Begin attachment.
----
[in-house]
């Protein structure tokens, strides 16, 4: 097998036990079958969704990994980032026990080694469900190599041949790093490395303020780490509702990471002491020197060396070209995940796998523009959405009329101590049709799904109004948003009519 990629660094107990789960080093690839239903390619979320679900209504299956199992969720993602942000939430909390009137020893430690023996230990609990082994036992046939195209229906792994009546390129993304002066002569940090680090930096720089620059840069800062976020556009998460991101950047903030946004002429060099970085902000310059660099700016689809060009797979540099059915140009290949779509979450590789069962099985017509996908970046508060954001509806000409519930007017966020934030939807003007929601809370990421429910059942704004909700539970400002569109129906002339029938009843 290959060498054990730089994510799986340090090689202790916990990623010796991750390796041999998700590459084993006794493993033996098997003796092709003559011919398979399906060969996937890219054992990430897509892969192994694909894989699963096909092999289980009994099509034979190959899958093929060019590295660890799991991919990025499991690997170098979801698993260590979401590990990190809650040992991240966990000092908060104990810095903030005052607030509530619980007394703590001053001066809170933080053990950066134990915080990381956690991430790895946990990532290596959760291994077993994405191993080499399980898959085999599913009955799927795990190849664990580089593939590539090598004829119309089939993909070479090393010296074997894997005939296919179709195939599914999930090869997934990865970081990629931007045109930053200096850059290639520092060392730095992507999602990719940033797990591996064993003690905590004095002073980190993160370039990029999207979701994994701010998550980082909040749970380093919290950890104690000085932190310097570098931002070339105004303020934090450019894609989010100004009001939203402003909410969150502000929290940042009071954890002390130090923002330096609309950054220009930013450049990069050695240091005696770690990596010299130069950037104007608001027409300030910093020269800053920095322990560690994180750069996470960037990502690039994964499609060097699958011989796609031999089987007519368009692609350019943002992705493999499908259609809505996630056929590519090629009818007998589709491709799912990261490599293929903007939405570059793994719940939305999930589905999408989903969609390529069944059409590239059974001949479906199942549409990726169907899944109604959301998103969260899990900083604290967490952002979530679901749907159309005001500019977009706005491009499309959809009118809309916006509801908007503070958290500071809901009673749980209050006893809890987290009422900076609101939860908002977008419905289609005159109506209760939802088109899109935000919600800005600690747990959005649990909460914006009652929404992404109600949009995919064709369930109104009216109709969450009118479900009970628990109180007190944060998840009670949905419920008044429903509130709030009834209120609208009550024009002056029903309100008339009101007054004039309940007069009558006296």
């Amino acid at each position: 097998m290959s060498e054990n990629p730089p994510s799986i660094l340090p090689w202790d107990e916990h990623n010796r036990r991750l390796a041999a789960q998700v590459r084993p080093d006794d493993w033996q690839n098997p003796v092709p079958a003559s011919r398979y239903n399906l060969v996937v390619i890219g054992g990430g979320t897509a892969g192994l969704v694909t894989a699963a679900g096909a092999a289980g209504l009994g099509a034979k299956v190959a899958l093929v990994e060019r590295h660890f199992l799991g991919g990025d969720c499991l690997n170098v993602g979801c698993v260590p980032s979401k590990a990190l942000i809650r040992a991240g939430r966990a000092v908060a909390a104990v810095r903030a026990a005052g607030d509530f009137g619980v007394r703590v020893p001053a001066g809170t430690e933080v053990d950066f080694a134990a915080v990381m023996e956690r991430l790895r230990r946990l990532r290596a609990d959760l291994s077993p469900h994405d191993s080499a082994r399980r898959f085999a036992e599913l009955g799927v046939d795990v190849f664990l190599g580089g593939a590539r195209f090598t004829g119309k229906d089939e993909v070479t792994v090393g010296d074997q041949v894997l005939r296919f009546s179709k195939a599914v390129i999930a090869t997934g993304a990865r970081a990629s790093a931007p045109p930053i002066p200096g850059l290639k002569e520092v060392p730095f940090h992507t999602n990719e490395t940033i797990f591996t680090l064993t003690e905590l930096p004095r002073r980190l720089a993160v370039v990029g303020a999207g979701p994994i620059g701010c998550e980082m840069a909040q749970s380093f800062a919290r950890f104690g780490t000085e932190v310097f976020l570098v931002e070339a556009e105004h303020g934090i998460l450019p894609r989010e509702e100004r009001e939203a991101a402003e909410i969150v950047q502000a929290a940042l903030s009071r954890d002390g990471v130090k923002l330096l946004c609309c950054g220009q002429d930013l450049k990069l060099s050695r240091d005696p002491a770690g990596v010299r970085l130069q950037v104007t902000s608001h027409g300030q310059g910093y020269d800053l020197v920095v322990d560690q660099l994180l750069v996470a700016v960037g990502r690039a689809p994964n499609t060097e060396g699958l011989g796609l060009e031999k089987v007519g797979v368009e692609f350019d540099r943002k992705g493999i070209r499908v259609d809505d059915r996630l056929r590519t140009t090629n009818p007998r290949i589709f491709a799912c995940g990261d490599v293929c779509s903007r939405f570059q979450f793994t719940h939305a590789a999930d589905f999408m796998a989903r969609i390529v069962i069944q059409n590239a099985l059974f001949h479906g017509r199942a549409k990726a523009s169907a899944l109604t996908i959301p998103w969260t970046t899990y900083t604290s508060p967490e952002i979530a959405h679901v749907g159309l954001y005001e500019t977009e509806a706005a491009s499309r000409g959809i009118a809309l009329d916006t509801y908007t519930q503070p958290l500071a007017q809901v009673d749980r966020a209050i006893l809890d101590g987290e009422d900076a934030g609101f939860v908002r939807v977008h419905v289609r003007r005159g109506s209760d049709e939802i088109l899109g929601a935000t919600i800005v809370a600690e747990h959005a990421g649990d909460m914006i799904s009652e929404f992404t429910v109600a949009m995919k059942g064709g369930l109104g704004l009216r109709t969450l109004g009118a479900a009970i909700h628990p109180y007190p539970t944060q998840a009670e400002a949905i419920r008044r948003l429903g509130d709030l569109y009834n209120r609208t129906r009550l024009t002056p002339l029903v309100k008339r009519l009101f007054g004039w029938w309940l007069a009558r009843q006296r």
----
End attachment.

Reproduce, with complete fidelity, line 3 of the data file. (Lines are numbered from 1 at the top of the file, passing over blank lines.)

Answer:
């Amino acid at each position: 097998m290959s060498e054990n990629p730089p994510s799986i660094l340090p090689w202790d107990e916990h990623n010796r036990r991750l390796a041999a789960q998700v590459r084993p080093d006794d493993w033996q690839n098997p003796v092709p079958a003559s011919r398979y239903n399906l060969v996937v390619i890219g054992g990430g979320t897509a892969g192994l969704v694909t894989a699963a679900g096909a092999a289980g209504l009994g099509a034979k299956v190959a899958l093929v990994e060019r590295h660890f199992l799991g991919g990025d969720c499991l690997n170098v993602g979801c698993v260590p980032s979401k590990a990190l942000i809650r040992a991240g939430r966990a000092v908060a909390a104990v810095r903030a026990a005052g607030d509530f009137g619980v007394r703590v020893p001053a001066g809170t430690e933080v053990d950066f080694a134990a915080v990381m023996e956690r991430l790895r230990r946990l990532r290596a609990d959760l291994s077993p469900h994405d191993s080499a082994r399980r898959f085999a036992e599913l009955g799927v046939d795990v190849f664990l190599g580089g593939a590539r195209f090598t004829g119309k229906d089939e993909v070479t792994v090393g010296d074997q041949v894997l005939r296919f009546s179709k195939a599914v390129i999930a090869t997934g993304a990865r970081a990629s790093a931007p045109p930053i002066p200096g850059l290639k002569e520092v060392p730095f940090h992507t999602n990719e490395t940033i797990f591996t680090l064993t003690e905590l930096p004095r002073r980190l720089a993160v370039v990029g303020a999207g979701p994994i620059g701010c998550e980082m840069a909040q749970s380093f800062a919290r950890f104690g780490t000085e932190v310097f976020l570098v931002e070339a556009e105004h303020g934090i998460l450019p894609r989010e509702e100004r009001e939203a991101a402003e909410i969150v950047q502000a929290a940042l903030s009071r954890d002390g990471v130090k923002l330096l946004c609309c950054g220009q002429d930013l450049k990069l060099s050695r240091d005696p002491a770690g990596v010299r970085l130069q950037v104007t902000s608001h027409g300030q310059g910093y020269d800053l020197v920095v322990d560690q660099l994180l750069v996470a700016v960037g990502r690039a689809p994964n499609t060097e060396g699958l011989g796609l060009e031999k089987v007519g797979v368009e692609f350019d540099r943002k992705g493999i070209r499908v259609d809505d059915r996630l056929r590519t140009t090629n009818p007998r290949i589709f491709a799912c995940g990261d490599v293929c779509s903007r939405f570059q979450f793994t719940h939305a590789a999930d589905f999408m796998a989903r969609i390529v069962i069944q059409n590239a099985l059974f001949h479906g017509r199942a549409k990726a523009s169907a899944l109604t996908i959301p998103w969260t970046t899990y900083t604290s508060p967490e952002i979530a959405h679901v749907g159309l954001y005001e500019t977009e509806a706005a491009s499309r000409g959809i009118a809309l009329d916006t509801y908007t519930q503070p958290l500071a007017q809901v009673d749980r966020a209050i006893l809890d101590g987290e009422d900076a934030g609101f939860v908002r939807v977008h419905v289609r003007r005159g109506s209760d049709e939802i088109l899109g929601a935000t919600i800005v809370a600690e747990h959005a990421g649990d909460m914006i799904s009652e929404f992404t429910v109600a949009m995919k059942g064709g369930l109104g704004l009216r109709t969450l109004g009118a479900a009970i909700h628990p109180y007190p539970t944060q998840a009670e400002a949905i419920r008044r948003l429903g509130d709030l569109y009834n209120r609208t129906r009550l024009t002056p002339l029903v309100k008339r009519l009101f007054g004039w029938w309940l007069a009558r009843q006296r």